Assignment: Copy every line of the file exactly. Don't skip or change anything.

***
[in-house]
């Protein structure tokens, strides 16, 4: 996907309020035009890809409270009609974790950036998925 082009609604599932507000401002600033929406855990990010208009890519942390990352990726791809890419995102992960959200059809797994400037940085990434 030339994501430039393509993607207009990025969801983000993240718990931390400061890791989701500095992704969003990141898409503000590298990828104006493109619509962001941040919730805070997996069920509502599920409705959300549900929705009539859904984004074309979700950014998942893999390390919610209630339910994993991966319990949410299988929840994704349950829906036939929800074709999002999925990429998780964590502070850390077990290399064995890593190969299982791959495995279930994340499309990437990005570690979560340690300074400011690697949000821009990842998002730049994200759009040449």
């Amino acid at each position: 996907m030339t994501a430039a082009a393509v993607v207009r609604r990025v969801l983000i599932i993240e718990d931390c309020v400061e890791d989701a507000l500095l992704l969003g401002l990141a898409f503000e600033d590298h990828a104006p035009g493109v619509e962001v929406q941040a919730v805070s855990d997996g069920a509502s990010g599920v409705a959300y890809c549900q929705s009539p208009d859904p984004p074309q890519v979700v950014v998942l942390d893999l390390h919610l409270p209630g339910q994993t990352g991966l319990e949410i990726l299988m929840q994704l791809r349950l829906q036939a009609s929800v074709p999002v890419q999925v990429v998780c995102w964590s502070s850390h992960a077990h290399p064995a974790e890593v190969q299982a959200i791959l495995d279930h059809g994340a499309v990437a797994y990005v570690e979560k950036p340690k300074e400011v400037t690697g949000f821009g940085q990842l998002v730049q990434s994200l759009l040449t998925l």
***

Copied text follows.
[in-house]
């Protein structure tokens, strides 16, 4: 996907309020035009890809409270009609974790950036998925 082009609604599932507000401002600033929406855990990010208009890519942390990352990726791809890419995102992960959200059809797994400037940085990434 030339994501430039393509993607207009990025969801983000993240718990931390400061890791989701500095992704969003990141898409503000590298990828104006493109619509962001941040919730805070997996069920509502599920409705959300549900929705009539859904984004074309979700950014998942893999390390919610209630339910994993991966319990949410299988929840994704349950829906036939929800074709999002999925990429998780964590502070850390077990290399064995890593190969299982791959495995279930994340499309990437990005570690979560340690300074400011690697949000821009990842998002730049994200759009040449």
């Amino acid at each position: 996907m030339t994501a430039a082009a393509v993607v207009r609604r990025v969801l983000i599932i993240e718990d931390c309020v400061e890791d989701a507000l500095l992704l969003g401002l990141a898409f503000e600033d590298h990828a104006p035009g493109v619509e962001v929406q941040a919730v805070s855990d997996g069920a509502s990010g599920v409705a959300y890809c549900q929705s009539p208009d859904p984004p074309q890519v979700v950014v998942l942390d893999l390390h919610l409270p209630g339910q994993t990352g991966l319990e949410i990726l299988m929840q994704l791809r349950l829906q036939a009609s929800v074709p999002v890419q999925v990429v998780c995102w964590s502070s850390h992960a077990h290399p064995a974790e890593v190969q299982a959200i791959l495995d279930h059809g994340a499309v990437a797994y990005v570690e979560k950036p340690k300074e400011v400037t690697g949000f821009g940085q990842l998002v730049q990434s994200l759009l040449t998925l």